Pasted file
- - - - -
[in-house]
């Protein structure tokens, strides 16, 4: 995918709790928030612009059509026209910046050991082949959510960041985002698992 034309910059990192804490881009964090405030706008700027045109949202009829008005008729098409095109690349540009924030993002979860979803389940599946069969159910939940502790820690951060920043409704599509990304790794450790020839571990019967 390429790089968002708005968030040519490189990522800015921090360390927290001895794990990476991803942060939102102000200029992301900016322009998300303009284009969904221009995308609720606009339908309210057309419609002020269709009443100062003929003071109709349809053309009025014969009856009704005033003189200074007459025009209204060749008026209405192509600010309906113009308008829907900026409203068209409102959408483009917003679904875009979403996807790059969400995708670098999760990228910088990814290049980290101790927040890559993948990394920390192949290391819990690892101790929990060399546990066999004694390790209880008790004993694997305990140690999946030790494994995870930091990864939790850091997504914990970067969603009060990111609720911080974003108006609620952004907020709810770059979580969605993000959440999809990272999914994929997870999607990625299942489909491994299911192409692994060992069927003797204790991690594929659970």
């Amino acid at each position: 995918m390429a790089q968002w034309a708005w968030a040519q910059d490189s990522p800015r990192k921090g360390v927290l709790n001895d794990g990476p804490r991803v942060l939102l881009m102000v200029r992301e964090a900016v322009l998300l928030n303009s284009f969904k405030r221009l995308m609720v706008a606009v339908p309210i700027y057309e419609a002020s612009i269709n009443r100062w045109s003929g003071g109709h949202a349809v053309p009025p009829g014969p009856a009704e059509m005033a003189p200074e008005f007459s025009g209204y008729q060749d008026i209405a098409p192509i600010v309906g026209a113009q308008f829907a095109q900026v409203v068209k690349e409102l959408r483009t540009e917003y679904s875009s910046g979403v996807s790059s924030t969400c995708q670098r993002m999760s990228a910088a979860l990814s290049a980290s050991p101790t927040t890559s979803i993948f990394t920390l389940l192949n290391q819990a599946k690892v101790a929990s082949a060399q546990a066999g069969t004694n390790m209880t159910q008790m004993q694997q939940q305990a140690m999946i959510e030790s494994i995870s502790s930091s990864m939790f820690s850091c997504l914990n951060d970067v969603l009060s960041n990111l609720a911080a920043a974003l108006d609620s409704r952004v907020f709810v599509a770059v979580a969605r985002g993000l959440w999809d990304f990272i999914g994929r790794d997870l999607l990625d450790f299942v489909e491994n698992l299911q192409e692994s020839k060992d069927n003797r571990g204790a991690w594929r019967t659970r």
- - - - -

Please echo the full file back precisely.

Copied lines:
[in-house]
């Protein structure tokens, strides 16, 4: 995918709790928030612009059509026209910046050991082949959510960041985002698992 034309910059990192804490881009964090405030706008700027045109949202009829008005008729098409095109690349540009924030993002979860979803389940599946069969159910939940502790820690951060920043409704599509990304790794450790020839571990019967 390429790089968002708005968030040519490189990522800015921090360390927290001895794990990476991803942060939102102000200029992301900016322009998300303009284009969904221009995308609720606009339908309210057309419609002020269709009443100062003929003071109709349809053309009025014969009856009704005033003189200074007459025009209204060749008026209405192509600010309906113009308008829907900026409203068209409102959408483009917003679904875009979403996807790059969400995708670098999760990228910088990814290049980290101790927040890559993948990394920390192949290391819990690892101790929990060399546990066999004694390790209880008790004993694997305990140690999946030790494994995870930091990864939790850091997504914990970067969603009060990111609720911080974003108006609620952004907020709810770059979580969605993000959440999809990272999914994929997870999607990625299942489909491994299911192409692994060992069927003797204790991690594929659970």
């Amino acid at each position: 995918m390429a790089q968002w034309a708005w968030a040519q910059d490189s990522p800015r990192k921090g360390v927290l709790n001895d794990g990476p804490r991803v942060l939102l881009m102000v200029r992301e964090a900016v322009l998300l928030n303009s284009f969904k405030r221009l995308m609720v706008a606009v339908p309210i700027y057309e419609a002020s612009i269709n009443r100062w045109s003929g003071g109709h949202a349809v053309p009025p009829g014969p009856a009704e059509m005033a003189p200074e008005f007459s025009g209204y008729q060749d008026i209405a098409p192509i600010v309906g026209a113009q308008f829907a095109q900026v409203v068209k690349e409102l959408r483009t540009e917003y679904s875009s910046g979403v996807s790059s924030t969400c995708q670098r993002m999760s990228a910088a979860l990814s290049a980290s050991p101790t927040t890559s979803i993948f990394t920390l389940l192949n290391q819990a599946k690892v101790a929990s082949a060399q546990a066999g069969t004694n390790m209880t159910q008790m004993q694997q939940q305990a140690m999946i959510e030790s494994i995870s502790s930091s990864m939790f820690s850091c997504l914990n951060d970067v969603l009060s960041n990111l609720a911080a920043a974003l108006d609620s409704r952004v907020f709810v599509a770059v979580a969605r985002g993000l959440w999809d990304f990272i999914g994929r790794d997870l999607l990625d450790f299942v489909e491994n698992l299911q192409e692994s020839k060992d069927n003797r571990g204790a991690w594929r019967t659970r």